Following the excellent Star Hunter DX, Raging Blasters, and Crimzon Clover - World EXplosion from Steam to the Switch eShop is Banana Bytes’ Sophstar, a vertically oriented bullet hell shoot-em-up with clearly delineated sprites set against simplistic rolling backgrounds. There are a whopping nine ships to choose from, all with different behaviours, pros, and cons, meaning it takes time and effort to figure out what works for you. Some have disappointing spread shots but killer secondary weapons, while others have access to a teleport that’s like playing Russian Roulette.
Each ship’s base features are fairly eccentric, too. You have several different speeds, moderated by two different firing modes and the 'L' and 'ZL' triggers, which slow you down to a crawl if desired. Teleports work on a quick recharge basis and can be used to get out of clinches, but you need a moment to prep it before you can use it, and this timing requires expert precision and knowledge in later stages. All said and done, the effort involved in finding your comfort zone will either be alluring or excessive, depending on your sensibilities.
The scoring system in Sophstar has been implemented with a good amount of care and knowledge, where diminishing point icons left behind by destroyed craft can be swept up early for greater returns. This requires a strategy known as 'point-blanking', where you spend much of your time in a risk-reward scenario in the top half of the screen.
The initial stage looks mundane and feels uninspired, but halfway through stage two things start to simmer. Depending on your chosen craft's base speed, you may need to start hitting one of those slow-down buttons to effectively needle through — and not accidentally crash into — the fire coming your way. This, of course, depends on the player’s skill level and play style, but the feature works if you can exploit it properly.
There are plenty of bosses and mid-bosses, too, and some are more interesting than others. While things don’t start to feel bullet hell-proper until around halfway through, stages six through eight present a legitimate test. For score hunters, the game is deep; for survivalists, you can accrue continues and gain plenty of life extenders.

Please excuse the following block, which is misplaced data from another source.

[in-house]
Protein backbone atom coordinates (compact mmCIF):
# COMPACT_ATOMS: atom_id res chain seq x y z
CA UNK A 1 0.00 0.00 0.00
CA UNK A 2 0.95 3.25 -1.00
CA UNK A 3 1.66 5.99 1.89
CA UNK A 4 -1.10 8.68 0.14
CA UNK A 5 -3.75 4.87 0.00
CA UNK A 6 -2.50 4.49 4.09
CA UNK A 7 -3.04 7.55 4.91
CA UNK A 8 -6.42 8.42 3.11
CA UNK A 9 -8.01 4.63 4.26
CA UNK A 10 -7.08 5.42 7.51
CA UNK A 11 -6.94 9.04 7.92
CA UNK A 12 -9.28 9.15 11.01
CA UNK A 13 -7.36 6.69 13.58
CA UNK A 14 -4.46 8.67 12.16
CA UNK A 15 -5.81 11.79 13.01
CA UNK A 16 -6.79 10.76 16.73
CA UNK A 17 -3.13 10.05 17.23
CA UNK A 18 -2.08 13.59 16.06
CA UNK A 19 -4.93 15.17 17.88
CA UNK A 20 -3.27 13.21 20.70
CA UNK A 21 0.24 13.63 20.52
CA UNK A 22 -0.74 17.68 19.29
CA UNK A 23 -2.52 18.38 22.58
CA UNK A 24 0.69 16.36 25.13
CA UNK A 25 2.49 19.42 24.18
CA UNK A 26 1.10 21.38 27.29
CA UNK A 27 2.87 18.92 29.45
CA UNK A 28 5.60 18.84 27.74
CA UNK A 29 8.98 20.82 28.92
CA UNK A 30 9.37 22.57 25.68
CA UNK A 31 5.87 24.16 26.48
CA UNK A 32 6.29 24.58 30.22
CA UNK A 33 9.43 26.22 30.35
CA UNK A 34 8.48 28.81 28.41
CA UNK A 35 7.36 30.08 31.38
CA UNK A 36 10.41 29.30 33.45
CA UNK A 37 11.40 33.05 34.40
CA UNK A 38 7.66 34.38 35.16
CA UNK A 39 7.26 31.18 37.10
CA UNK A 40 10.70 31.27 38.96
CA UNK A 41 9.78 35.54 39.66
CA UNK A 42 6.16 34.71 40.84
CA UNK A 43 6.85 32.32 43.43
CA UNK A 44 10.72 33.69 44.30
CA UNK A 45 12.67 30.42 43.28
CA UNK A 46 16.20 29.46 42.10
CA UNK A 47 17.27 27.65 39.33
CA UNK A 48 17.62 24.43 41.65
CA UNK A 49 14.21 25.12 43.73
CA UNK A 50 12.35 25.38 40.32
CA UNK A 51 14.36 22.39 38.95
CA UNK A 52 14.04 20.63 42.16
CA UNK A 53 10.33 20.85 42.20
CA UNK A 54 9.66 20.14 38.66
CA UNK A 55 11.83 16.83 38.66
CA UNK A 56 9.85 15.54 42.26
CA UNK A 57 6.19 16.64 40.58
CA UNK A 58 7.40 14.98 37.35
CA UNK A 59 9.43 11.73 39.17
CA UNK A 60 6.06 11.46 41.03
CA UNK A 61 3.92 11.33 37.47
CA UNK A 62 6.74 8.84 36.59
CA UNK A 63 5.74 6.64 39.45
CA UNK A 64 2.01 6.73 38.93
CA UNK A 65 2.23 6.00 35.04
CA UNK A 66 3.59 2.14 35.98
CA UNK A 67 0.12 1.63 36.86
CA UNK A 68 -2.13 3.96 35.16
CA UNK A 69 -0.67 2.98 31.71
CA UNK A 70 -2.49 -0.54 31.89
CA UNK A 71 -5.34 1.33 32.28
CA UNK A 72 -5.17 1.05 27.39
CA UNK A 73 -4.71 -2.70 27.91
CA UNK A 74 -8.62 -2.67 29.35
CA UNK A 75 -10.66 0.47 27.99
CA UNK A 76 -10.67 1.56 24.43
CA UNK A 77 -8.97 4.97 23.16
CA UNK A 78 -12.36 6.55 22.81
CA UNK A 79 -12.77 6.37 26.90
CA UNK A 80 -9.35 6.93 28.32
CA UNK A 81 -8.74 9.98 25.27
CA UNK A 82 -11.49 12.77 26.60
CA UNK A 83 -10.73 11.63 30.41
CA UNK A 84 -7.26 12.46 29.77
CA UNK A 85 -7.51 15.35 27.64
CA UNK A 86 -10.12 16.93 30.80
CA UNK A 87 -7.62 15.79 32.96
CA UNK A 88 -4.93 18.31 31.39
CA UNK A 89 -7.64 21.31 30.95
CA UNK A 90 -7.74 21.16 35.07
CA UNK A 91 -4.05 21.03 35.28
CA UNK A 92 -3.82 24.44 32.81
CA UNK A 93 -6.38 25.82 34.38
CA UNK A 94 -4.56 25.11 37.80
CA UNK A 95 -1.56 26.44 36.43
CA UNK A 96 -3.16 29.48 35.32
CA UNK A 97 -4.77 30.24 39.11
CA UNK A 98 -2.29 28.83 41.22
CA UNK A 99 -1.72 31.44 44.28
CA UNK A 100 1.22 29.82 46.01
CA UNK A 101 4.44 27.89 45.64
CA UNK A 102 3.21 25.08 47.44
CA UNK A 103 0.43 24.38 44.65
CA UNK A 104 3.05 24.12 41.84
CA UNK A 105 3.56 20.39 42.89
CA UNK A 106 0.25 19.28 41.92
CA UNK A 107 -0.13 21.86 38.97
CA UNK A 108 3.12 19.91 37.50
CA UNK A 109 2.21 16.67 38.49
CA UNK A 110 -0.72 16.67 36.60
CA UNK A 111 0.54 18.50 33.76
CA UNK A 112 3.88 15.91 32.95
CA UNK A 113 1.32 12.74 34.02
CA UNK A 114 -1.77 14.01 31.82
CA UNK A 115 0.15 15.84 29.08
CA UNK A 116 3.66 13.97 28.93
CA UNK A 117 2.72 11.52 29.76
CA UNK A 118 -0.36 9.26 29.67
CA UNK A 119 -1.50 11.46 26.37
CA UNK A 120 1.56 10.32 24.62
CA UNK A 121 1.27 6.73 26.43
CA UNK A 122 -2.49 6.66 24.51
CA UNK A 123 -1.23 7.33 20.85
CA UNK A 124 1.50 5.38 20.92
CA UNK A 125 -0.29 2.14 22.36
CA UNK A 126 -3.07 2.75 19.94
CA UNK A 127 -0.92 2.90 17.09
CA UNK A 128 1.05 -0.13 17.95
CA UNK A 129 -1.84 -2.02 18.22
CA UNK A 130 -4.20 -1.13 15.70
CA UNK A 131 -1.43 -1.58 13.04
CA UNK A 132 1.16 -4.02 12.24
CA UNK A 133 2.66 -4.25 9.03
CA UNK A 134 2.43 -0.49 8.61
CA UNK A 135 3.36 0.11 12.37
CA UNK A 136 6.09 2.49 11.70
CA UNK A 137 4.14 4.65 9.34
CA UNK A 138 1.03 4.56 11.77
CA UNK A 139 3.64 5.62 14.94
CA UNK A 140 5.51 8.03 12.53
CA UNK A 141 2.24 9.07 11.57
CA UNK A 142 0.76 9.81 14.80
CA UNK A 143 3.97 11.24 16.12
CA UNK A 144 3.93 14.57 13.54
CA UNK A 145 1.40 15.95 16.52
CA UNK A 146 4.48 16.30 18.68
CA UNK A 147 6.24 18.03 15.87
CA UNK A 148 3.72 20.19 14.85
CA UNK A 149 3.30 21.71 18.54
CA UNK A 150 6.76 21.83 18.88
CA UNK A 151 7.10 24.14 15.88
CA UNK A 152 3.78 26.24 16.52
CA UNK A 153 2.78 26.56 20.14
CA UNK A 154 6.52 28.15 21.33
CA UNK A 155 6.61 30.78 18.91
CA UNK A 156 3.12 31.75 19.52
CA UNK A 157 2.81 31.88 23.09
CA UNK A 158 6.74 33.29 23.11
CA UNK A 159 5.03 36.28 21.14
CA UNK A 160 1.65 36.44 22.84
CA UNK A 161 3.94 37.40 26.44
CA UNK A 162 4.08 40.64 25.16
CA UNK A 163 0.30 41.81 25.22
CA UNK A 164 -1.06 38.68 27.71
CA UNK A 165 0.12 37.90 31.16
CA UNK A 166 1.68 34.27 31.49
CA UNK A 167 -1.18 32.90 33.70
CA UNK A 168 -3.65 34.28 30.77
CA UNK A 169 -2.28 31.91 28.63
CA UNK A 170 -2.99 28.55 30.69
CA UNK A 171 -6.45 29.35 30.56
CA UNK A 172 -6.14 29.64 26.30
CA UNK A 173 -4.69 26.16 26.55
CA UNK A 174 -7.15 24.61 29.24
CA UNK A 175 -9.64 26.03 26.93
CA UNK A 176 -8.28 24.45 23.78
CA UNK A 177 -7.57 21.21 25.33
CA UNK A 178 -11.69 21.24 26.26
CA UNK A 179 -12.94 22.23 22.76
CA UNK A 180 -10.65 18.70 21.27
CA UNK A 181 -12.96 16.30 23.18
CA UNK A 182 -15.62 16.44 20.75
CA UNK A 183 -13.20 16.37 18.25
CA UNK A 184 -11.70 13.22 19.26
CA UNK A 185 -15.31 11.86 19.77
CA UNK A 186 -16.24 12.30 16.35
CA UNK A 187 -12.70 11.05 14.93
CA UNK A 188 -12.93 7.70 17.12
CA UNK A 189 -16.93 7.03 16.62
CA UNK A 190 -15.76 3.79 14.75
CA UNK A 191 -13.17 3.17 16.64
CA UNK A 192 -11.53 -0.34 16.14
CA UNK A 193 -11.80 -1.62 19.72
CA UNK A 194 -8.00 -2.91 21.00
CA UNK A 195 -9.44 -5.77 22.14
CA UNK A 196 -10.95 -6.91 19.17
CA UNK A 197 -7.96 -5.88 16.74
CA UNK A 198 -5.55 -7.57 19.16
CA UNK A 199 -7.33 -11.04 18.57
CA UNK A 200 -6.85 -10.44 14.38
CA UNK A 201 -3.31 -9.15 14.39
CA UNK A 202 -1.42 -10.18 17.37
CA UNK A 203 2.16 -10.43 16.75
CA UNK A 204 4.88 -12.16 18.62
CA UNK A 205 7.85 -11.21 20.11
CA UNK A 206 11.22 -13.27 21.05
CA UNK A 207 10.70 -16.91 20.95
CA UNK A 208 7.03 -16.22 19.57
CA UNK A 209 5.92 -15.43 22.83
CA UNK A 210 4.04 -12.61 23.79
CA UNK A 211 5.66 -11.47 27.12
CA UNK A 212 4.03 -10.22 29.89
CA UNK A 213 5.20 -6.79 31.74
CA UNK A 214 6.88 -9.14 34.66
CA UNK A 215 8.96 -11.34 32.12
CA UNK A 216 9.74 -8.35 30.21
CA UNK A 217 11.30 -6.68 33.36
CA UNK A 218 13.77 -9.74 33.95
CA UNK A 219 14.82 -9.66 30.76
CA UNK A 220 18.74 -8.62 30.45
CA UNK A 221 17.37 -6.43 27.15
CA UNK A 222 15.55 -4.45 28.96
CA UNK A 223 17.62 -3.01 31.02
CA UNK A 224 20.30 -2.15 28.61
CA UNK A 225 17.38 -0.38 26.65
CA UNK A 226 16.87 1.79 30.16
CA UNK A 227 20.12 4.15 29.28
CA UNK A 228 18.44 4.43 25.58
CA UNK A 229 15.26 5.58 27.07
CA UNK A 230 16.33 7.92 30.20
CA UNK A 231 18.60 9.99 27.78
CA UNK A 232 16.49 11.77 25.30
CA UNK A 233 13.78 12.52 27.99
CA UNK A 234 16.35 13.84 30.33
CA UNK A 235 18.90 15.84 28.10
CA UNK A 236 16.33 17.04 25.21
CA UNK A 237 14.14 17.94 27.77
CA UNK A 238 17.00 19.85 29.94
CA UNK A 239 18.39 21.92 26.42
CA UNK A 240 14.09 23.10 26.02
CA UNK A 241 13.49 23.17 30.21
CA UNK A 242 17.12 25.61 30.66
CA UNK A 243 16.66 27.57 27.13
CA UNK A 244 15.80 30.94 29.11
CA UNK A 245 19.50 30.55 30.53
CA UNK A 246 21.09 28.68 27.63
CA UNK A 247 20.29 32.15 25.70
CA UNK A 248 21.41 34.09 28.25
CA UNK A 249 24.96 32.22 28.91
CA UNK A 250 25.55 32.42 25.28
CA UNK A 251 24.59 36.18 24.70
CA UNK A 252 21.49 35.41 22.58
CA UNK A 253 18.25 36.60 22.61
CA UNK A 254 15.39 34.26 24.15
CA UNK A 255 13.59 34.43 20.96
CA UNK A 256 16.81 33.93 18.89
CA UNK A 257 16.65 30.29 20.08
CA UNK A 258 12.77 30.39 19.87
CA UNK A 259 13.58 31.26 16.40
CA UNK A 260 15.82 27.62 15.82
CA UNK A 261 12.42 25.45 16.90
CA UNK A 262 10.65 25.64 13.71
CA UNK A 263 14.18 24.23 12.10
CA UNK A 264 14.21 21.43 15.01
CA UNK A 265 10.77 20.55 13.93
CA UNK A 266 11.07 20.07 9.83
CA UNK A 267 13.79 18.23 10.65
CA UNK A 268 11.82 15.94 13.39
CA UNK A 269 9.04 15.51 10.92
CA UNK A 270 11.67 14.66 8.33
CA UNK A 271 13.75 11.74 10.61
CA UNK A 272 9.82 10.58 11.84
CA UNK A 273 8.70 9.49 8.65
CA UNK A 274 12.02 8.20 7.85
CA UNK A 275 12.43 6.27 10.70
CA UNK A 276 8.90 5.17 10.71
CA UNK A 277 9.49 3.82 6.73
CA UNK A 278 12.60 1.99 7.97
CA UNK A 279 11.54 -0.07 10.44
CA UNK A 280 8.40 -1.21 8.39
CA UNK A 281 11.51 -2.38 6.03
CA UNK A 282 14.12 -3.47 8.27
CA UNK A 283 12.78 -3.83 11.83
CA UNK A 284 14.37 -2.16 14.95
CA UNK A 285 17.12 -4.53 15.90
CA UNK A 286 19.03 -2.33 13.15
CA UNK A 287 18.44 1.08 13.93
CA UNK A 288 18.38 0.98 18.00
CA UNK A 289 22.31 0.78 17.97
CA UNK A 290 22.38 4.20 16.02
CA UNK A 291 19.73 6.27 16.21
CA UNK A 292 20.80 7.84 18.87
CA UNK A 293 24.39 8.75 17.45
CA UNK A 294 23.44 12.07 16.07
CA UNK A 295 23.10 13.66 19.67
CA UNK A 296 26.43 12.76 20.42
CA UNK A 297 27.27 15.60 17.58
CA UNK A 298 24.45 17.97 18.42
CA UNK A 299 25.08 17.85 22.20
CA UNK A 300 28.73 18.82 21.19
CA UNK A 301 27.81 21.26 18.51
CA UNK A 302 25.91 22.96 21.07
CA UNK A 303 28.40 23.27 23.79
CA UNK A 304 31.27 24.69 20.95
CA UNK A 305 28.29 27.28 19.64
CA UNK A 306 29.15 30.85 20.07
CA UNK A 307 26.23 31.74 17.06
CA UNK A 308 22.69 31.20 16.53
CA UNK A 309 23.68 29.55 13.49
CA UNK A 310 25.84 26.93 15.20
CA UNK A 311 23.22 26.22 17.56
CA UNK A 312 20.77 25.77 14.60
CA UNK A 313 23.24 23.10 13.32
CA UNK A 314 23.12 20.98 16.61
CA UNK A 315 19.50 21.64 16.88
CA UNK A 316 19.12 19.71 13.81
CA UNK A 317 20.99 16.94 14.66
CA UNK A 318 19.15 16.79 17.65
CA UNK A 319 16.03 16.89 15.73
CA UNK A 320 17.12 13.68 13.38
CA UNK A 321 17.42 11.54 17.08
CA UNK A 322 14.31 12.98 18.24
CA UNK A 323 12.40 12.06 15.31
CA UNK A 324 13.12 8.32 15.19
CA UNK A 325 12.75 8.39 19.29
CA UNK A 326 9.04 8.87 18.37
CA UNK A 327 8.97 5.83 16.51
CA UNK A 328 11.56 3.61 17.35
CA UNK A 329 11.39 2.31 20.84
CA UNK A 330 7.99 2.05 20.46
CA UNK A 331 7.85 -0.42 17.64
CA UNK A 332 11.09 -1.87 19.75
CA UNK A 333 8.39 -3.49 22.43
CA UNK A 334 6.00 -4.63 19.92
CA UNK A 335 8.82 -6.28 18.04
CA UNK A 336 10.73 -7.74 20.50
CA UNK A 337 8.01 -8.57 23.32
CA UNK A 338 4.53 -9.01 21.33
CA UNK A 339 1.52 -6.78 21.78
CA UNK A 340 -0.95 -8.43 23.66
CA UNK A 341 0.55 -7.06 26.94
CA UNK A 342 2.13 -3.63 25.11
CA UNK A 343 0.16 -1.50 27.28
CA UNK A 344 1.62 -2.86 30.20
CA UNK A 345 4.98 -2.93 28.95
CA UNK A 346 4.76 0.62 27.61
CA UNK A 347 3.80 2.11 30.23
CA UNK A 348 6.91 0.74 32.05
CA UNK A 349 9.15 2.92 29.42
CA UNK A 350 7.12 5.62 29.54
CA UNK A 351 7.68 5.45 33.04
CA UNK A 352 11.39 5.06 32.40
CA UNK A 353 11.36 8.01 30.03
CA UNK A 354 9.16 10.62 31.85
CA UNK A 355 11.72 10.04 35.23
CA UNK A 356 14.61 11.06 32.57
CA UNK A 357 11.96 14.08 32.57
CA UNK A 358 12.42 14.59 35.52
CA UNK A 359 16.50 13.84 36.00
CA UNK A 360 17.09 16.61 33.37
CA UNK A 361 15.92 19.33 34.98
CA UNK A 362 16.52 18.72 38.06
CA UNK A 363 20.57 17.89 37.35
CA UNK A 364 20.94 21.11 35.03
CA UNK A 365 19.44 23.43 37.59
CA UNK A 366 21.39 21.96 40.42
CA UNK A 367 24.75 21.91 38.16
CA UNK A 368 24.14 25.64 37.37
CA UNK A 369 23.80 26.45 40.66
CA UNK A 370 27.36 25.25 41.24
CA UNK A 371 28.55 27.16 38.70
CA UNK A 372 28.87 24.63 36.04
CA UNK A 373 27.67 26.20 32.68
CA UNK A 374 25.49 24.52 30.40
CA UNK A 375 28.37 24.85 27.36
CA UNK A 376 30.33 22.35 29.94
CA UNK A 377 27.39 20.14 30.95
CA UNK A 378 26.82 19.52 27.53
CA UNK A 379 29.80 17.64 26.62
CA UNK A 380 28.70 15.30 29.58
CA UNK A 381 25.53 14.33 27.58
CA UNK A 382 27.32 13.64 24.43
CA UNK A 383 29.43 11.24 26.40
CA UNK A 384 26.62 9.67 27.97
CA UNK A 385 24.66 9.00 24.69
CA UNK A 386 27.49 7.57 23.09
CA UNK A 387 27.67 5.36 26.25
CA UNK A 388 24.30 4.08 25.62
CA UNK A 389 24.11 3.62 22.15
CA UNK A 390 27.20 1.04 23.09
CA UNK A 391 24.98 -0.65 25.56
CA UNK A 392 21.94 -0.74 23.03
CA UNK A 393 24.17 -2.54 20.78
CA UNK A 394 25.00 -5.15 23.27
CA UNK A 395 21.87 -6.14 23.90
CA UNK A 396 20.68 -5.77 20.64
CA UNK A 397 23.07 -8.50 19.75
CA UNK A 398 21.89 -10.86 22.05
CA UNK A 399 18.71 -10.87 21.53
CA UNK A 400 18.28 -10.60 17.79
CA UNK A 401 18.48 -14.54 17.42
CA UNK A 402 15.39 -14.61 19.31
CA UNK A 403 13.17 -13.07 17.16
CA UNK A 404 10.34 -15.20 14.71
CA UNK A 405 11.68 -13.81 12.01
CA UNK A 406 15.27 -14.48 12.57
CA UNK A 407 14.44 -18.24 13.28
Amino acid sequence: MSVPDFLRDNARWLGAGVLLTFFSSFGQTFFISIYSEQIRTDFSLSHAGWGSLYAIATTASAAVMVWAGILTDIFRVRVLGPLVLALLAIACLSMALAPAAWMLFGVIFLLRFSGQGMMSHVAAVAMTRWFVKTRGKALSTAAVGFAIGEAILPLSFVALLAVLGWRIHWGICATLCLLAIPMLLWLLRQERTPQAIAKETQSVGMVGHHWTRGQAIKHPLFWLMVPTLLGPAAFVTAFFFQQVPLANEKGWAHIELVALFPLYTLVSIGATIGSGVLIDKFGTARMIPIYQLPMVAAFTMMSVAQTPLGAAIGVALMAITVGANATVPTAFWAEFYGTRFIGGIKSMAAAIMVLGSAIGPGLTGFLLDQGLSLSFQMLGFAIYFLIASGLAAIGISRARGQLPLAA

Unique to Sophstar, the Cadet School mode is fantastic. This mode comprises of a series of 60 mini-missions where not firing for a prolonged period or racking up scores within a time limit can net higher ranks. Each mission is well-designed, great fun, and doubles as training for teleportation and speed control.
The music, sadly, isn’t quite there though. While inoffensive, the unaggressive ditties are altogether body-slammed by the likes of Andro Dunos 2 and Raging Blasters. And, despite its many original ideas, it's an experience that never feels wholly captivating. It can be confusing initially to know what to do with all the buttons, and for at least half of the game, you don’t really need to use them much, especially if you’re all-in for the score. Stage six's tunnel boss and stage seven's Radiant Silvergun-styled chicanes require pragmatic use of the brakes and teleportation features, but it would have been nice to have seen such inventive implementation early on.
That said, it's still a competently assembled title: smooth, clean, and enjoyable. What it lacks in gravity and bravado it makes up for in balanced scoring mechanics and an interesting teleportation twist. While its Cadet Mode is its brightest spark, the main campaign shoots for the stars but falls just short of reaching them.